Guest Review by Daniel of: ’71
This year I was fortunate enough to attend the 41st annual Telluride Film Festival. At the festival I saw my fair share of outstanding films (Foxcatcher, Birdman, etc.) one movie reached me in a more profound way: Yann Demange’s ’71.
Perhaps I should preface this review by mentioning that I come (at least in part) from an Irish catholic heritage and the issue of a united Ireland has always been important to me, so when I looked through the program and saw a movie about the troubles I knew right away what I wanted to see, and I was not disappointed.
Yann Demange introduced his own film by lamenting that his film is still relevant, after all, at its heart ’71 is about how young men and children are hurt in war, an issue as pertinent as ever.
In ’71 we follow a young British soldier deployed to Belfast at the height of the troubles. After witnessing the disgusting treatment of Irish Catholics at the hands of the occupying British forces and their Ulster unionist allies a riot begins. In the ensuing chaos our protagonist is separated from his comrades and is forced to navigate the hostile streets of Catholic Belfast. At this point in the film the protagonist, having seen how abusive the occupying British force can be has become somewhat disillusioned with the British war effort. The viewer is then taken down a rabbit hole of human suffering; we meet a foul mouthed unionist child, a sensitive catholic teenager who has taken up fighting with the IRA. We see infighting, botched bombings, collusion of British and unionist forces, in the end the only constant is the pain felt by all the citizens of Belfast and Northern Ireland in general, perhaps most prevalently though we see how children are placed in the front lines of these conflicts and trained to hate the other to the point of being willing to commit acts of astounding brutality.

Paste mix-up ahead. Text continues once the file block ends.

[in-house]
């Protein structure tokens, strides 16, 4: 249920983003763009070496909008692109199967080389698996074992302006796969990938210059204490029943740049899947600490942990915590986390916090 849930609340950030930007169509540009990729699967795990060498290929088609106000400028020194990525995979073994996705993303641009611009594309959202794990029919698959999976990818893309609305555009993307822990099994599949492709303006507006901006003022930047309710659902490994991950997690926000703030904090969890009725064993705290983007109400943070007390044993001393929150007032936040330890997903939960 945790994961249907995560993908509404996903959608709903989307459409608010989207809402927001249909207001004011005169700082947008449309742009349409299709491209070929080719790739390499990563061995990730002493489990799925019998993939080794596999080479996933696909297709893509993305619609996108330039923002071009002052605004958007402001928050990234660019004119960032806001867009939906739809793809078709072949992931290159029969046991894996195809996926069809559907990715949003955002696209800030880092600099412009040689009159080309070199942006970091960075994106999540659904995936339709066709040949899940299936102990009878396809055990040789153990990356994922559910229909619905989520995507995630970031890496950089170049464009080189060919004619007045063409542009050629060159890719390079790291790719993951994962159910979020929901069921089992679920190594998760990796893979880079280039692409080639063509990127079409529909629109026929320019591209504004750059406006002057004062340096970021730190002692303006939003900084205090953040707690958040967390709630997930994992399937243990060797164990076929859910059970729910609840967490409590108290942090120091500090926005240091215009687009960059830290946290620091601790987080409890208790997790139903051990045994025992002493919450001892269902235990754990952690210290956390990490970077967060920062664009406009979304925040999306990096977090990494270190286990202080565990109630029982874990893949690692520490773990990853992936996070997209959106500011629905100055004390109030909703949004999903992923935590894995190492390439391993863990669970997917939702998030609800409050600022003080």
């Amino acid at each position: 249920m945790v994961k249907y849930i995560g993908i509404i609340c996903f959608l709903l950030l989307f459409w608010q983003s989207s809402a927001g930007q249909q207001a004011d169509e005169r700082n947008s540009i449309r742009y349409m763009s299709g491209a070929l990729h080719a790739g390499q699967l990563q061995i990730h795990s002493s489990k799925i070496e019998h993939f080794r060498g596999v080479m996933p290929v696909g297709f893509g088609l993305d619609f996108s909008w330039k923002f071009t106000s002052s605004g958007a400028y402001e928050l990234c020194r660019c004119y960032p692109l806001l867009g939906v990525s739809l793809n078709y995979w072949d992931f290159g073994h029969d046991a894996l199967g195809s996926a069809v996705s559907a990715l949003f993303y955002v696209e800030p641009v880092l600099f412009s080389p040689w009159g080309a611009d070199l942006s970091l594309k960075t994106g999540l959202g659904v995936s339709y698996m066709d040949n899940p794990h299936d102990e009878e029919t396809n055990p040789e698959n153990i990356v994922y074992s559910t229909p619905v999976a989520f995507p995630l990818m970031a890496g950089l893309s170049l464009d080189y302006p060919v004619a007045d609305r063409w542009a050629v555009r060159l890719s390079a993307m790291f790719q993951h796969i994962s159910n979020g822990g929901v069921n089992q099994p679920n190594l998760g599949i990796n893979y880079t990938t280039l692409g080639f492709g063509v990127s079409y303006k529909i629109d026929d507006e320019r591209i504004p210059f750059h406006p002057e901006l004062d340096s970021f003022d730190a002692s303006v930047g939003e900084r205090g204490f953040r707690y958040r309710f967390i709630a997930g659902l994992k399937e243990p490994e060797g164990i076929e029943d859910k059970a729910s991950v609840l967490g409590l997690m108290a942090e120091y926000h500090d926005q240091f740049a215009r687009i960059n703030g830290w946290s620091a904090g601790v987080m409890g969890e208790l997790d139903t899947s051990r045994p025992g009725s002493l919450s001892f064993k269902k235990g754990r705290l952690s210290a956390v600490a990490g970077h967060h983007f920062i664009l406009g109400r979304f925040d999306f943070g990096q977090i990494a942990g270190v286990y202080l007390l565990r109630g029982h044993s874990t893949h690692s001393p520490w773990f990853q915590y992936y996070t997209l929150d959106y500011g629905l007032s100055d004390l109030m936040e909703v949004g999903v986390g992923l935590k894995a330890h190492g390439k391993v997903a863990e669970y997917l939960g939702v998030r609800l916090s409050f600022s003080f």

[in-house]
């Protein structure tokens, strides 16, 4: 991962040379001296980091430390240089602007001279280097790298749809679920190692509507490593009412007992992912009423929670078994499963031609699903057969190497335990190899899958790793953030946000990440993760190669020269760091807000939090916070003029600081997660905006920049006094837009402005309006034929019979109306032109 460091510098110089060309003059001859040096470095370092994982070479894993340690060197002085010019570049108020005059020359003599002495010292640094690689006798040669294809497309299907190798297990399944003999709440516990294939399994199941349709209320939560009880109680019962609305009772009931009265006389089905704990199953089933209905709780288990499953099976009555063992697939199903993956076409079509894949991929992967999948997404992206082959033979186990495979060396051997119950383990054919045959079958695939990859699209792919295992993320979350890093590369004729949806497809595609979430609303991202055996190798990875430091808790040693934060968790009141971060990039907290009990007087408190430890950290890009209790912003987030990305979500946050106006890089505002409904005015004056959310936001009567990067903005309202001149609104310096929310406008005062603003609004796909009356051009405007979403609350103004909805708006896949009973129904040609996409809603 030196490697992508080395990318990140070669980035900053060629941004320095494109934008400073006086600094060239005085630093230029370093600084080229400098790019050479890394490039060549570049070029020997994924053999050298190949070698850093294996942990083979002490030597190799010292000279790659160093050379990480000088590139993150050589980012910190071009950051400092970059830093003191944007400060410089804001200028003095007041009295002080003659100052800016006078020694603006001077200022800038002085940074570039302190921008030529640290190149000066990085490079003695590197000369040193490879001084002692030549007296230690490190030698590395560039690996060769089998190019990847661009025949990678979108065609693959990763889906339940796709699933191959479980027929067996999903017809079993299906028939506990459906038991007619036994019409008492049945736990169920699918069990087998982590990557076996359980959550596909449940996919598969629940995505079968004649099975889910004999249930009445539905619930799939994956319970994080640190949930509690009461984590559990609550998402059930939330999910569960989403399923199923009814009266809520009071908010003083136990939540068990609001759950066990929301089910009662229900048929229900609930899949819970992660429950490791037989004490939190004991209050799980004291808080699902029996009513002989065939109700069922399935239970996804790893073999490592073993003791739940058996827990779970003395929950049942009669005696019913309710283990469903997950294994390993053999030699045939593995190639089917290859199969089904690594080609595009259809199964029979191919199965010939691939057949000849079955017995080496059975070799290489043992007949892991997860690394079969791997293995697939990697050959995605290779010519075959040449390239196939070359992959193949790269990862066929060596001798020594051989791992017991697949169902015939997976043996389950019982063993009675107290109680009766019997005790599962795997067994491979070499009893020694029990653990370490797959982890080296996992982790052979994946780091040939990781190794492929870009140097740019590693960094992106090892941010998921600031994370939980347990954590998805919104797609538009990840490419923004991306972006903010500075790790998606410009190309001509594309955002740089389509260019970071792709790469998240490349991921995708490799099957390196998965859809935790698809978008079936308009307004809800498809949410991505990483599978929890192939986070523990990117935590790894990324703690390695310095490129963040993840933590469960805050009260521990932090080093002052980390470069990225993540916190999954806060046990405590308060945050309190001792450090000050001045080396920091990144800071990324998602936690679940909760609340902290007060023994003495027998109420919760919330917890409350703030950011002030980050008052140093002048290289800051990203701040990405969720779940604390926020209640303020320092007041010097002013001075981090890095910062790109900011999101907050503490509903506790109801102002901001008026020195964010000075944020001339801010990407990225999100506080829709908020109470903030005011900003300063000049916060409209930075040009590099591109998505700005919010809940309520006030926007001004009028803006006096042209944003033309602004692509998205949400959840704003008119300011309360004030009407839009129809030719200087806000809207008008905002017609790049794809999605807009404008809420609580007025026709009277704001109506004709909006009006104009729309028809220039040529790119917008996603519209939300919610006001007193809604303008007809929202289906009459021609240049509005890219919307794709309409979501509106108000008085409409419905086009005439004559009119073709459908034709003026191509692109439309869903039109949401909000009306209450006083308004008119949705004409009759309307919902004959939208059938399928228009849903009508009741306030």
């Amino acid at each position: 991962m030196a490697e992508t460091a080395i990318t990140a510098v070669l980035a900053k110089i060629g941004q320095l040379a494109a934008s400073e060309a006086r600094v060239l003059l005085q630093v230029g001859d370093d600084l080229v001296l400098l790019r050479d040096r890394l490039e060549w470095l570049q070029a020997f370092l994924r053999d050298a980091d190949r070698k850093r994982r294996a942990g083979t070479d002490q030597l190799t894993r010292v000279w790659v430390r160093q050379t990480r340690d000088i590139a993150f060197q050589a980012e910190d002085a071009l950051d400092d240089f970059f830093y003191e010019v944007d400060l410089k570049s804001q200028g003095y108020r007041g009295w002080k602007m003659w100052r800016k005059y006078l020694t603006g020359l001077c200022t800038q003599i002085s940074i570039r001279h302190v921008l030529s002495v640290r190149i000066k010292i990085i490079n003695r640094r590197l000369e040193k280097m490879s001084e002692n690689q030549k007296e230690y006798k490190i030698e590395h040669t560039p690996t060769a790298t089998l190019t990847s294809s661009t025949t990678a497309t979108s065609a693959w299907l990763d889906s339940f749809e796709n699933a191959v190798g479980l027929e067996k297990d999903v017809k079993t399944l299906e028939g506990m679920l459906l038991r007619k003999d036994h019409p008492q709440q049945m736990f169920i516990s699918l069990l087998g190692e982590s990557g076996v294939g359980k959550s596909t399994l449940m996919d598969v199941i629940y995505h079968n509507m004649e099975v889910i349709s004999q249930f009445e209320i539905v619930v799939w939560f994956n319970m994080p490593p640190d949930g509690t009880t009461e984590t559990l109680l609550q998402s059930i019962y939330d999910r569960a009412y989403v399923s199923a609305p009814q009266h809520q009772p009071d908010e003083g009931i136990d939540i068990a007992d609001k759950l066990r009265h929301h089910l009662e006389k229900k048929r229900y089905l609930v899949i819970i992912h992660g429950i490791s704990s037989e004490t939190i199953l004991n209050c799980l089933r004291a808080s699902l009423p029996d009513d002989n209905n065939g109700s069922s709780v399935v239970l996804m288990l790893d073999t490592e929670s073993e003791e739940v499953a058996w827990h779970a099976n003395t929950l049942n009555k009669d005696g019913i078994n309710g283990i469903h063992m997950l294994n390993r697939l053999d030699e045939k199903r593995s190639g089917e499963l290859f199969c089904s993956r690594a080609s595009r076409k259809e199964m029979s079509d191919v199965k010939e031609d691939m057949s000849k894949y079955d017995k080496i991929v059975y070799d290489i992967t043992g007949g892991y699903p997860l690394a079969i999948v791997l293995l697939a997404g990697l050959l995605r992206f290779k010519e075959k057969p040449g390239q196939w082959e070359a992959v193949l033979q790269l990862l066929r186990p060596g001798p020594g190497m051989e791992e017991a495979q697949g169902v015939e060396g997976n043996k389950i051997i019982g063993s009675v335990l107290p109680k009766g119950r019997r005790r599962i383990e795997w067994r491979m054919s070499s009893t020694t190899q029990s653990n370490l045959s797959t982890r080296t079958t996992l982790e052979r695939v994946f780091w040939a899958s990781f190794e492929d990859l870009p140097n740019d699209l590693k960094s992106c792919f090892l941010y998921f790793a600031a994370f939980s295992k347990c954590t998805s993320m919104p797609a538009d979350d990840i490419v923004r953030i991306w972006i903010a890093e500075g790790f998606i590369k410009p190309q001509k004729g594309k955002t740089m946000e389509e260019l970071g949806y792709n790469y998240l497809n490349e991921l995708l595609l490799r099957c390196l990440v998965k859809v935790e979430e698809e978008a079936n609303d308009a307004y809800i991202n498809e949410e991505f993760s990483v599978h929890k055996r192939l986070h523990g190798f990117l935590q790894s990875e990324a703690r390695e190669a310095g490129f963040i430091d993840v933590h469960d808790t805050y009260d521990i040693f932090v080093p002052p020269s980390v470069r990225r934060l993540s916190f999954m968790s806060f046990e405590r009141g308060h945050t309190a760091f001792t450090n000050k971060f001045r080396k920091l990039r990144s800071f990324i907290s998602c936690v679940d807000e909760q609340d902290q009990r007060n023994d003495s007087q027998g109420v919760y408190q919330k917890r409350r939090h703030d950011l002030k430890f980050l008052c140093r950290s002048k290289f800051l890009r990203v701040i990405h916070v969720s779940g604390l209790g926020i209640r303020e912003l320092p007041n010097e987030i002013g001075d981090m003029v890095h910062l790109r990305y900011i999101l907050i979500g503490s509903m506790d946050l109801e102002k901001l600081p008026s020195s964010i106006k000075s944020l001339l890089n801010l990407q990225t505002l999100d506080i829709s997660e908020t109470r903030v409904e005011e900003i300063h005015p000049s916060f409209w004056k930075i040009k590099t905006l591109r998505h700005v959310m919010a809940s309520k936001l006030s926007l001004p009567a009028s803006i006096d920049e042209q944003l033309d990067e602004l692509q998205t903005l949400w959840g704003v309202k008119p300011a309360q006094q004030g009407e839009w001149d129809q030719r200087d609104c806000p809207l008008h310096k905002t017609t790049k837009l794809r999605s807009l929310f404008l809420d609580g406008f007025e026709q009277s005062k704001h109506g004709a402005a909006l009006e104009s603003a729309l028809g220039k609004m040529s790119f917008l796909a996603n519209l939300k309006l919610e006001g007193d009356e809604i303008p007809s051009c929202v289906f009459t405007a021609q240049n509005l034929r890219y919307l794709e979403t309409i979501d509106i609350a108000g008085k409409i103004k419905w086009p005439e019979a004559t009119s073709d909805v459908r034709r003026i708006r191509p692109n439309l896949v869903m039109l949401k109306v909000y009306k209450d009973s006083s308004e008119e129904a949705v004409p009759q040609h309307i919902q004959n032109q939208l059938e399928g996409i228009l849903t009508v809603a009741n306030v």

RMC note: This film has a UK release date of October 10th. We don’t know when it will be released in the US.